Throwing a snarling Blanka at your opponent seems like a joke someone might make while playing Magic the Gathering. Thanks to a new set of drop series cards from WotC’s Secret Lair imprint, you can now do just that.
To be clear:
Magic the Gathering is a collectible card game that recreates a fanciful duel between powerful spellcasters.
Street Fighter is a series of technical fighting video games in which two opponents with special abilities square off.
I suppose there’s a certain amount of overlap between the two properties. Both games require a technical understanding of their mechanics to succeed. They both feature characters capable of performing extraordinary feats of martial and magical prowess. Finally, both involve a fight to the death.
The Street Fighter cards feature eight playable fighters from Street Fighter II. These are E. Honda, Ryu, Ken, Blanka, Zangief, Guile, Dhalsim, and Chun-Li. Each card features special abilities constructed for that character. For instance, Chun-Li can perform a “multikicker” that emulates her Hyakuretsukyaku, or Lightning Kick, move.
I know, I know, I can hear you rolling your eyes from here. This is an obvious brand-recognition strategy. People see Street Fighter and it brings them in for a closer look. It’s crystal clear what Wizards is doing here, and they’ve been running crossovers like this for a while now.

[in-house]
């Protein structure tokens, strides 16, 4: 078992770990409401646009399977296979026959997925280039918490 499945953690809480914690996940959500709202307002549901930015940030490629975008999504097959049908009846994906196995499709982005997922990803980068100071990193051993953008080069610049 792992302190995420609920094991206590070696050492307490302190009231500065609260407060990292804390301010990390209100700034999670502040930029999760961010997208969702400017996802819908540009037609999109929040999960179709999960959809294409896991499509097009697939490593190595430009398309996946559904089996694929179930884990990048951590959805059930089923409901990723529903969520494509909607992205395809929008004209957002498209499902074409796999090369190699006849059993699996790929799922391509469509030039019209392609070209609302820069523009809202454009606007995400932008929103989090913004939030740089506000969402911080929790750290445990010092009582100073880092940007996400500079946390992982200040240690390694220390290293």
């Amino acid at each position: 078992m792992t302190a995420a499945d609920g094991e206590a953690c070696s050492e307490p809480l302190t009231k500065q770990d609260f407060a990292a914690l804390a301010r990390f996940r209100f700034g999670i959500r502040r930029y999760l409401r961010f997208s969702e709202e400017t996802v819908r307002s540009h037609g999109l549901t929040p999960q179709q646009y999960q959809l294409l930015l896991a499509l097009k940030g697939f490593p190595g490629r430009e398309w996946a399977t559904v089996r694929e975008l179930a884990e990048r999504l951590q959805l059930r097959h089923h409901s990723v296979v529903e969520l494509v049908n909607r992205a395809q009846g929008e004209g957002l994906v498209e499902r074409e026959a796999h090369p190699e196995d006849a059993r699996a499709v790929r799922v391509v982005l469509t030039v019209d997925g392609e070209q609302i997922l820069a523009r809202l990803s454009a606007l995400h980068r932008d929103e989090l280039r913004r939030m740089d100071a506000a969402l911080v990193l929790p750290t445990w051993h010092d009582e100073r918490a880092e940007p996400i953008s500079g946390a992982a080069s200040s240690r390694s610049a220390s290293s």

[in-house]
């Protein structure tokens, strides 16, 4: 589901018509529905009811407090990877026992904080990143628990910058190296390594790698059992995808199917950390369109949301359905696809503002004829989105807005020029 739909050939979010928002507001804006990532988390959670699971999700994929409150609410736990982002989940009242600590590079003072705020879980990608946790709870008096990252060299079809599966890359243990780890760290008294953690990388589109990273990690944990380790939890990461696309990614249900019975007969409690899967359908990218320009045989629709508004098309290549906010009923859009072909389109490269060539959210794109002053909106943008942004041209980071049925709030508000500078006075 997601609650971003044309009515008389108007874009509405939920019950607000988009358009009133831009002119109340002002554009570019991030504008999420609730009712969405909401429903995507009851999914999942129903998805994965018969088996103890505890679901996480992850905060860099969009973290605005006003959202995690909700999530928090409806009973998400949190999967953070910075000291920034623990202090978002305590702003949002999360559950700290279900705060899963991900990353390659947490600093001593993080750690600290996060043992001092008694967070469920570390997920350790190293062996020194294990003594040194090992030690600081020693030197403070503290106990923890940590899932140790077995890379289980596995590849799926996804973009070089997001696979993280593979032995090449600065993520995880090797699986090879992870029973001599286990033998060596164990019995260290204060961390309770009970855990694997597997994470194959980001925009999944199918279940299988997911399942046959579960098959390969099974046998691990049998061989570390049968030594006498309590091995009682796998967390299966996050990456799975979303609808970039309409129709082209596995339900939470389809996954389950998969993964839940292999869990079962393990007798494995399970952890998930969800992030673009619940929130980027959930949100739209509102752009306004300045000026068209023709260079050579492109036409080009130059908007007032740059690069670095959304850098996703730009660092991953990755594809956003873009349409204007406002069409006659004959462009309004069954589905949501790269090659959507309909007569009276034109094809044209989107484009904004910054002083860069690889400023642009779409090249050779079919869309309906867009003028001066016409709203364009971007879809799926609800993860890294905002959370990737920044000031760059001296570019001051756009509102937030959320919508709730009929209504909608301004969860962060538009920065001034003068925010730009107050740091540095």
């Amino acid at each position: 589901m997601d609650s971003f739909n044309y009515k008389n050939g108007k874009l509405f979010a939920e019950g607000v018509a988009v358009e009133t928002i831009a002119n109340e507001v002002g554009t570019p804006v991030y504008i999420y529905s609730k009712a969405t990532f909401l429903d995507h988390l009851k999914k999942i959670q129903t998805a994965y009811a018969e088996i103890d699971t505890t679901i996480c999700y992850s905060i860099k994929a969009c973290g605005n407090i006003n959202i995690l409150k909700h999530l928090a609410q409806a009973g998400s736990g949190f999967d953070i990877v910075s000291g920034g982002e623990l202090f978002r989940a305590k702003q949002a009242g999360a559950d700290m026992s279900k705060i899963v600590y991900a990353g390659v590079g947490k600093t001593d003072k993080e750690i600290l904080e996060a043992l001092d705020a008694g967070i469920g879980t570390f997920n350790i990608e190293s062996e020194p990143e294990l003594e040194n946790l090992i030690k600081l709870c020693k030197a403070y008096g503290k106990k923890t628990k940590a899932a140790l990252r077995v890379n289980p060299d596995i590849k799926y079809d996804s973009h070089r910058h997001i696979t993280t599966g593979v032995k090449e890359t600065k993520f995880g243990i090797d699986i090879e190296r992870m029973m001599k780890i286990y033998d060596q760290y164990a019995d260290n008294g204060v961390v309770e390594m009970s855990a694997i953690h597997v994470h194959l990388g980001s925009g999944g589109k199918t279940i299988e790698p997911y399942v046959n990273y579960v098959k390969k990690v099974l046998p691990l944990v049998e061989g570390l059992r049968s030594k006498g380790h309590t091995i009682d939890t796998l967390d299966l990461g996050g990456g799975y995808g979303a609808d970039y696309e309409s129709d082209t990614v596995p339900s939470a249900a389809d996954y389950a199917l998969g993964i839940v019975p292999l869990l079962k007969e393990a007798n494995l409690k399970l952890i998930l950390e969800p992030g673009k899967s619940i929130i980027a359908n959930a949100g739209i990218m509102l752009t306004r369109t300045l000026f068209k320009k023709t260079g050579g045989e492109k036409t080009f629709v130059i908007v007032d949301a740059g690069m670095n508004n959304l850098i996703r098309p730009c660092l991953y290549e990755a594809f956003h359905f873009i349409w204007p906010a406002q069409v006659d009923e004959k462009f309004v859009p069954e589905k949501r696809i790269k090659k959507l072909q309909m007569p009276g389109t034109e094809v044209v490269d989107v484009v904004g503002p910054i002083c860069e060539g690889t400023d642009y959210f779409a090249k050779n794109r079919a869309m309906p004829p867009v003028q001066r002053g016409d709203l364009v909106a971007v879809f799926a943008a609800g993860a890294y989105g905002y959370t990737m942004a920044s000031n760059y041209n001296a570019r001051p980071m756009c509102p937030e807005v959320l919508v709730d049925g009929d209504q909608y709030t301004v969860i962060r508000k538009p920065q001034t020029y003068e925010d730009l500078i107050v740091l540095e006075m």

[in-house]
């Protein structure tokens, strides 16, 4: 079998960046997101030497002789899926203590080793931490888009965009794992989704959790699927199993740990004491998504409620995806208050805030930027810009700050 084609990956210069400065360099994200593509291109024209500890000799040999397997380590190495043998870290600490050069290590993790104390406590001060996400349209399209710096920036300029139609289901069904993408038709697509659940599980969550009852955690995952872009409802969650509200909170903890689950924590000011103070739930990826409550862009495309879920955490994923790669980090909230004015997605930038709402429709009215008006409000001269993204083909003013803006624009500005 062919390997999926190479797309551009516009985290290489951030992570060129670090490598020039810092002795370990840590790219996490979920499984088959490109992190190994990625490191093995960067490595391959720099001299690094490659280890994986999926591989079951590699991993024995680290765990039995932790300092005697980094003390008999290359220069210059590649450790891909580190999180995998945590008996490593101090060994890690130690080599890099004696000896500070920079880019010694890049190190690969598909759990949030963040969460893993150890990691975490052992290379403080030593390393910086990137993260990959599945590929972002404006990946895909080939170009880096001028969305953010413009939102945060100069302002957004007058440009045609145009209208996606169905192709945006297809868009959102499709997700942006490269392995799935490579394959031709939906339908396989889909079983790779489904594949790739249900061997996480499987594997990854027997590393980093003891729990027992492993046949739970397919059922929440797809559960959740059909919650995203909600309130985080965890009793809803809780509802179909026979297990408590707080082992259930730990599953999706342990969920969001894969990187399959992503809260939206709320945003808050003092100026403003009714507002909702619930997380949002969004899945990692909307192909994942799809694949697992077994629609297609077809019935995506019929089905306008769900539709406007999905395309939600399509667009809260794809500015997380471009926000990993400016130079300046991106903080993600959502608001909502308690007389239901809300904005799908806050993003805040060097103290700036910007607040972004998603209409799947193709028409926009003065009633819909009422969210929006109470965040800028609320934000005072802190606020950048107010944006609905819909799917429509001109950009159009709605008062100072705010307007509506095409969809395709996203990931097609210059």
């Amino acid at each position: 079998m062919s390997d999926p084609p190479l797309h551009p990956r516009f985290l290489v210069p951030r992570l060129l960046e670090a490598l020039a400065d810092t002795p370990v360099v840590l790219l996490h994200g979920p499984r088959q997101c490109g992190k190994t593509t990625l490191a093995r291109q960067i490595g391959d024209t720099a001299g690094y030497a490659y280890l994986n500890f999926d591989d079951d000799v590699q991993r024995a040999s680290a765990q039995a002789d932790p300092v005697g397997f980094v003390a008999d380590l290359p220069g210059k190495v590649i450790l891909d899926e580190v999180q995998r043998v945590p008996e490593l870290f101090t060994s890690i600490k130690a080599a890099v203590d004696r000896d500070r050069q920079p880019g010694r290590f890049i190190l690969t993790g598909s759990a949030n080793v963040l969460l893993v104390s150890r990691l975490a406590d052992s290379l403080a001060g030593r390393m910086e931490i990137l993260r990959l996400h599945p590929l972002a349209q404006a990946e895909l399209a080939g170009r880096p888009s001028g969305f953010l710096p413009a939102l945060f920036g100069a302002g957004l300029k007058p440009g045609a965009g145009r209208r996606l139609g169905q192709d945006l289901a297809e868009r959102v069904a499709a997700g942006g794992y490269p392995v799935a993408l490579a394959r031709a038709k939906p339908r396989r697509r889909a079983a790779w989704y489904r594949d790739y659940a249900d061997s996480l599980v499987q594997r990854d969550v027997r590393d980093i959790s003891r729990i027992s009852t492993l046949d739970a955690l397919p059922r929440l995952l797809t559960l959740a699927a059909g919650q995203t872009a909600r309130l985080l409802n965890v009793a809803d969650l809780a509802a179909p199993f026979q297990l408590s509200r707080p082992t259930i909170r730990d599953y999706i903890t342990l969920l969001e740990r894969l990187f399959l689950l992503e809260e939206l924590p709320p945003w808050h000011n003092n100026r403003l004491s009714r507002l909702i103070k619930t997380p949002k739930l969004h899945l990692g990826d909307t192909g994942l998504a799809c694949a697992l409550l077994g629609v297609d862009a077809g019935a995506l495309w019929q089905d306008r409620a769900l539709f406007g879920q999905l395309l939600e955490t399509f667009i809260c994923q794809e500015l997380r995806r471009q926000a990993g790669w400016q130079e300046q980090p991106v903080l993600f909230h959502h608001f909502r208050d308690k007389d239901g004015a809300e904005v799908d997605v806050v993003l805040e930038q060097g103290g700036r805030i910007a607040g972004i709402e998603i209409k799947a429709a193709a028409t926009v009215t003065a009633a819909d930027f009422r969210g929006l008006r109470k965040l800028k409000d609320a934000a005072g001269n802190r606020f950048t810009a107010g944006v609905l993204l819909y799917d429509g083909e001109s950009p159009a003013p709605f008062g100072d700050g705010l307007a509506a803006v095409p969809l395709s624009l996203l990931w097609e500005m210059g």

However, I also can’t deny the meme potential of dropping Zangief on my friend in the middle of a wizard fight. That just sounds like a good time to me.
The Street Fighter drop is open for preorders until March 18. Each drop is available in traditional foil (US $49.99) and non-foil variants (US $39.99). The foils will cost you more, and will likely go first, so if you want them you’d better get in quick.
On top of the Street Fighter set, Wizards of the Cost is also releasing a Superdrop slate of Magic the Gathering cards around the recent Kamigawa: Neon Dynasty set. This Superdrop contains alternate art for Planeswalker Kaito Shizuki, manga cards by Riyou Kamei, chibi cards by Uta Natsume, and landscapes by Amayagido, Aoji Maiko, Nagano, Shie Nanahara, and Tomohito. There’s also some fun synthwave-inspired gear in the mix, and some neon ink foils that will no doubt wind up sought after.
An earlier version of this article incorrectly listed the pricing on the traditional foil and non-foil variant packs due to an error in the information provided by WotC. This has since been corrected, and the article updated to reflect that.